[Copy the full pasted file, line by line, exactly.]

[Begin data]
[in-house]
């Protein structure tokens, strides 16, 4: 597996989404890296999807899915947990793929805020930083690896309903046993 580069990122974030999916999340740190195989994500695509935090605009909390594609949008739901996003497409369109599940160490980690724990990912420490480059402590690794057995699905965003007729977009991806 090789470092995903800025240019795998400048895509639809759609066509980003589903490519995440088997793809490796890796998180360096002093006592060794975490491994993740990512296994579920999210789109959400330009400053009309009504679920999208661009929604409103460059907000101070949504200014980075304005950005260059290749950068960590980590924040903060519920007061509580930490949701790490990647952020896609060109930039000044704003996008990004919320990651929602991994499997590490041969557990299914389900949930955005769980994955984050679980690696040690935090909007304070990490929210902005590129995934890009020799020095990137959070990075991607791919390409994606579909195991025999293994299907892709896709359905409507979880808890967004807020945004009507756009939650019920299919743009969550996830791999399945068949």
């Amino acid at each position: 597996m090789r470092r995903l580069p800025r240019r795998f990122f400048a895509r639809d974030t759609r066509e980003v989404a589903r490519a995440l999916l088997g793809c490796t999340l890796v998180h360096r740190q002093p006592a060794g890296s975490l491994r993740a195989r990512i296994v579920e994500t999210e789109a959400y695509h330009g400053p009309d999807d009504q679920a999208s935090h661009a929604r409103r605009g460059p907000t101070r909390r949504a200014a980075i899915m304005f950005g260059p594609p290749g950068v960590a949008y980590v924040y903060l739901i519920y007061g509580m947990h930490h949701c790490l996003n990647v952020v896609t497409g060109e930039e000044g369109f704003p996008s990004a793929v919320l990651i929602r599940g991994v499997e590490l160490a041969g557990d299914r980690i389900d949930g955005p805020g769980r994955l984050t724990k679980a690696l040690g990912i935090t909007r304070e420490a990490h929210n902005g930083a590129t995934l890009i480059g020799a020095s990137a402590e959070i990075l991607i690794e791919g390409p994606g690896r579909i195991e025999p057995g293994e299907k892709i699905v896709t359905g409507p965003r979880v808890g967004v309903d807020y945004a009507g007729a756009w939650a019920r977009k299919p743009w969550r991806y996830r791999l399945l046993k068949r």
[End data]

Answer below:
[in-house]
């Protein structure tokens, strides 16, 4: 597996989404890296999807899915947990793929805020930083690896309903046993 580069990122974030999916999340740190195989994500695509935090605009909390594609949008739901996003497409369109599940160490980690724990990912420490480059402590690794057995699905965003007729977009991806 090789470092995903800025240019795998400048895509639809759609066509980003589903490519995440088997793809490796890796998180360096002093006592060794975490491994993740990512296994579920999210789109959400330009400053009309009504679920999208661009929604409103460059907000101070949504200014980075304005950005260059290749950068960590980590924040903060519920007061509580930490949701790490990647952020896609060109930039000044704003996008990004919320990651929602991994499997590490041969557990299914389900949930955005769980994955984050679980690696040690935090909007304070990490929210902005590129995934890009020799020095990137959070990075991607791919390409994606579909195991025999293994299907892709896709359905409507979880808890967004807020945004009507756009939650019920299919743009969550996830791999399945068949």
């Amino acid at each position: 597996m090789r470092r995903l580069p800025r240019r795998f990122f400048a895509r639809d974030t759609r066509e980003v989404a589903r490519a995440l999916l088997g793809c490796t999340l890796v998180h360096r740190q002093p006592a060794g890296s975490l491994r993740a195989r990512i296994v579920e994500t999210e789109a959400y695509h330009g400053p009309d999807d009504q679920a999208s935090h661009a929604r409103r605009g460059p907000t101070r909390r949504a200014a980075i899915m304005f950005g260059p594609p290749g950068v960590a949008y980590v924040y903060l739901i519920y007061g509580m947990h930490h949701c790490l996003n990647v952020v896609t497409g060109e930039e000044g369109f704003p996008s990004a793929v919320l990651i929602r599940g991994v499997e590490l160490a041969g557990d299914r980690i389900d949930g955005p805020g769980r994955l984050t724990k679980a690696l040690g990912i935090t909007r304070e420490a990490h929210n902005g930083a590129t995934l890009i480059g020799a020095s990137a402590e959070i990075l991607i690794e791919g390409p994606g690896r579909i195991e025999p057995g293994e299907k892709i699905v896709t359905g409507p965003r979880v808890g967004v309903d807020y945004a009507g007729a756009w939650a019920r977009k299919p743009w969550r991806y996830r791999l399945l046993k068949r």